Decisions: Will King

The King of Shaves founder talks us through his sharpest business decisions - and the ones that left him bleeding...

by Hannah Prevett
Last Updated: 17 Jan 2014

My best decision...

... was forced on me when I was made redundant. It was the early '90s and I had a really great job working in corporate events and production. The nice TVR sports car, nice girlfriend and nice expenses account all went. I decided to start my own business. I also met my business partner Herbie - he was the principal at the management consultancy firm brought in to close the company down. So he effectively made me redundant.

Another decision I'm proud of is to sell 'shaving bonds' in the company. The idea came to me in 2005, but the company was too small then. I bought up the domain and sat on it until 2009. The timing was really good - we were offering 6% when interest rates were 0.5% and the public were unhappy with the financial sector. We were a safer bet: people could see our products on the shelf and we'd been around for 15 years, so we were a trusted brand. We sold £630,000 worth, which gave us a certain amount of liquidity. Hotel Chocolat and Ecotricity have copied the idea since.

My worst decision...

... was being taken in by a conman in 1995, just as the company was starting to get publicity. I was approached by this older man who told me that he was well connected internationally and could make the business massive very quickly. When he asked for a few hundred pounds to cover expenses, I gave it to him. Shortly after, he turned nasty and said I'd signed a distribution deal giving him worldwide rights to the brand. I hadn't. So I set the Rottweiler lawyers on him and he ran screaming into the night.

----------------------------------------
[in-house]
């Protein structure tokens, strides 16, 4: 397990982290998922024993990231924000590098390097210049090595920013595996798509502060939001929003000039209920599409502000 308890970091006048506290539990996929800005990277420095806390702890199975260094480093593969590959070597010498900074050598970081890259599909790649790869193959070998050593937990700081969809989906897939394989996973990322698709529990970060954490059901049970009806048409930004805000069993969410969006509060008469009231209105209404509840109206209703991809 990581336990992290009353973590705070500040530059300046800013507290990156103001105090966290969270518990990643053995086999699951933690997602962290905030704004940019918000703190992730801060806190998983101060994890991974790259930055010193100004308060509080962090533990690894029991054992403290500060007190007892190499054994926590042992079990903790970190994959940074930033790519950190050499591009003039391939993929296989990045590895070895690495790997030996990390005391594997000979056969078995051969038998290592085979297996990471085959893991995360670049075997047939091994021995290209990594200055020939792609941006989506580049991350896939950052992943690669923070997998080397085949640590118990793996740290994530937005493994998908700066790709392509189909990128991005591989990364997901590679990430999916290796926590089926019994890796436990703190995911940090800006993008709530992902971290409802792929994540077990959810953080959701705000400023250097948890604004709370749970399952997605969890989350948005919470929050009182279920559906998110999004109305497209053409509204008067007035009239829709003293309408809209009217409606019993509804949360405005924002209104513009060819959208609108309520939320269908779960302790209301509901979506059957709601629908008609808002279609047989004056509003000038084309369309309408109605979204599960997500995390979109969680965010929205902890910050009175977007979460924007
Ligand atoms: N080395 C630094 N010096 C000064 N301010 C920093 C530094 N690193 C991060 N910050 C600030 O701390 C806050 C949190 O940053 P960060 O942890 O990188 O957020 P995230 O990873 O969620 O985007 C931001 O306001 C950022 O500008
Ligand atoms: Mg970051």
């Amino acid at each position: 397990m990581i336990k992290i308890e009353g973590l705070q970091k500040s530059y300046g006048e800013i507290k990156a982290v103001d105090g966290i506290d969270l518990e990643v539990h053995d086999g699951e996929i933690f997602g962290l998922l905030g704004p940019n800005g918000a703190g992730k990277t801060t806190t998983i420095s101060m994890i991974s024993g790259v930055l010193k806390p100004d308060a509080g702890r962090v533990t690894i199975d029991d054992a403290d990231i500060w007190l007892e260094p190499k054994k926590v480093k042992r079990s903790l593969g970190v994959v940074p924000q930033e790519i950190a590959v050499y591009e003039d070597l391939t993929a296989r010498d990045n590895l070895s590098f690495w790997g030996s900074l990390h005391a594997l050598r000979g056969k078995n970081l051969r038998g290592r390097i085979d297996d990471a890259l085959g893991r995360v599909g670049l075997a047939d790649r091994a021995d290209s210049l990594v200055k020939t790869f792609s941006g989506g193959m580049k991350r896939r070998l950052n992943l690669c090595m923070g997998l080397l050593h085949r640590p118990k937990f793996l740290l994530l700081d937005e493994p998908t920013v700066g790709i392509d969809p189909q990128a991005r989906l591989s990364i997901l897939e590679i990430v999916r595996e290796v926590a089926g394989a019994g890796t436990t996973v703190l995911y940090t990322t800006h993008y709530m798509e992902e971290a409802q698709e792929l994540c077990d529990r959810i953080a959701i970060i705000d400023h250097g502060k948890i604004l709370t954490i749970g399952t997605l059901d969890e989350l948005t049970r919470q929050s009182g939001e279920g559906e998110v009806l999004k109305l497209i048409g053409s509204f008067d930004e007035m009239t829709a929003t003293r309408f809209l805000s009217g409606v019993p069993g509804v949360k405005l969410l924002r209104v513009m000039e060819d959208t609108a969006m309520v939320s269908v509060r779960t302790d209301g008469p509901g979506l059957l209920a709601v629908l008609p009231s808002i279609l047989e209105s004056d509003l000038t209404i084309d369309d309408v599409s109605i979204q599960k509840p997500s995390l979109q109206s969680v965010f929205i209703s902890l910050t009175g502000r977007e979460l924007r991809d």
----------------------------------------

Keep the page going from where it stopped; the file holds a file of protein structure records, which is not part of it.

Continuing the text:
We made another mistake in 2003. The other side of the business, which licenses other brands' toiletry products, was doing really well. We were pitched Speedo, which we decided to roll with. When we launched in the UK, it didn't sell. After a 15-minute discussion, Herbie and I decided to get out of the contract. I naively thought they'd be quite nice to us. But, of course, we had to buy ourselves out of the contract and deal with all the stock winding-down issues. We came through it a lot more circumspect, that's for sure.

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